By Megan Clark
AWP 2019 Blog Posts
As a graduate student at GSU, a creative writer, and an English instructor, finding balance between these roles is difficult to say the least. This stress-inducing situation is why I decided to attend this panel focused on what they termed “creative self-care.” The panelists first asked us to think about all the “buckets” in our lives: the personal, professional, creative commitments we have. The metaphor becomes that we can’t keep all these buckets full at the same time. It’s impossible; we’ll wear ourselves out by doing so, thus being ineffective writers and teachers.
To be better able to serve our students in their own creative work, we must, as one panelist said, “put our oxygen mask on first.” Then everyone shared strategies for making sure “our oxygen mask” was on, that we are taking care of ourselves before helping others. For example, one panelist creates transitions in her day between teaching and writing. She focuses on finding those moments to be in nature or a place in the home where she can write in an inspired space. This way she’s more open and receptive to the next task.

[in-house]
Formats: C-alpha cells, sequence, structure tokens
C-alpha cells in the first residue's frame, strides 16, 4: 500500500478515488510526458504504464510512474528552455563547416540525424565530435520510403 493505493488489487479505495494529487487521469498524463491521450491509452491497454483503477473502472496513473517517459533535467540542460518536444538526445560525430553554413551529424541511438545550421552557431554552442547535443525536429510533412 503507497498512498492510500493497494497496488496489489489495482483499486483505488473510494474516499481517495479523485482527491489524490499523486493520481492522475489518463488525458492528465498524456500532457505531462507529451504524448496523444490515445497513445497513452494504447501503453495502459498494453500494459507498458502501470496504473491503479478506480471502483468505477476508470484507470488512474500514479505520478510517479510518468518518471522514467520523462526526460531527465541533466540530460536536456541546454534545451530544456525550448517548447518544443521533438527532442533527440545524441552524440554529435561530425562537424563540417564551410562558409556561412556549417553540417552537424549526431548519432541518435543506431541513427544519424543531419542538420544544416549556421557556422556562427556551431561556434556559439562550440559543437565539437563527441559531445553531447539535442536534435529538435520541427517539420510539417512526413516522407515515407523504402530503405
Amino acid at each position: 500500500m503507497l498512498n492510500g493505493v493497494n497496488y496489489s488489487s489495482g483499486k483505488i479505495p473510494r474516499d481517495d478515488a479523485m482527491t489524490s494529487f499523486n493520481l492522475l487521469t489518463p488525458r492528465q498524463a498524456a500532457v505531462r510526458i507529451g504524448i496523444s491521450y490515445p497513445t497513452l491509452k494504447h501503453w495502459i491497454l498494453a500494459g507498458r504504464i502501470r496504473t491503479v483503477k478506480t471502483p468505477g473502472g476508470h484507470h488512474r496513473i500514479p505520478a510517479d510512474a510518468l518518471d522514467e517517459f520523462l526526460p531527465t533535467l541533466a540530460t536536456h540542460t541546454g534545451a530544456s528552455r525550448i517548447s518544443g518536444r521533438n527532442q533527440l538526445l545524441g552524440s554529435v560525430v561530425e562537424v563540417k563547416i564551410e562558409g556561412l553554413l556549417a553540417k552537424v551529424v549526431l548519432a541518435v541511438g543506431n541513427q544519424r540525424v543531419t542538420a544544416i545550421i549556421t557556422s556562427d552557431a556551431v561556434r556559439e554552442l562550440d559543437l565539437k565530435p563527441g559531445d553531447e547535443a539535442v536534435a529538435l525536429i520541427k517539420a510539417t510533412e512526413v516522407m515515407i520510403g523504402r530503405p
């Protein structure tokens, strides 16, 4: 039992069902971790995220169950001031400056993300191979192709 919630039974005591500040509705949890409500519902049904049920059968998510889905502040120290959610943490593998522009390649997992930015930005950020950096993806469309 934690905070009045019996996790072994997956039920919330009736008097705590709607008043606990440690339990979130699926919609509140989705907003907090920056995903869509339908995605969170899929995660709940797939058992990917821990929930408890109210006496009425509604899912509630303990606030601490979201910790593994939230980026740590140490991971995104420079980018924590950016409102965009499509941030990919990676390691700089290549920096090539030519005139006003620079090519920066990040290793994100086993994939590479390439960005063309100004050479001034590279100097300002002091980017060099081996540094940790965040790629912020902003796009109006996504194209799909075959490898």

Also, another strategy shared involved writing in 45-minute blocks of time and then taking 15 minutes off. Those 15 minutes are a time to treat yourself for the hard work. Rinse and repeat. This panelist stressed not tying your writing to a certain time of day. So, at any time, she’ll see the opportunity to write within any unoccupied 45 minutes. This helps train yourself to write at any time of day. This strategy also works for teaching tasks, like grading, or miscellaneous tasks like checking email. This way you can be done with it and move on with the day! This helps ensure that the “teaching” bucket doesn’t get fuller and fuller while the “writing” bucket gets depleted.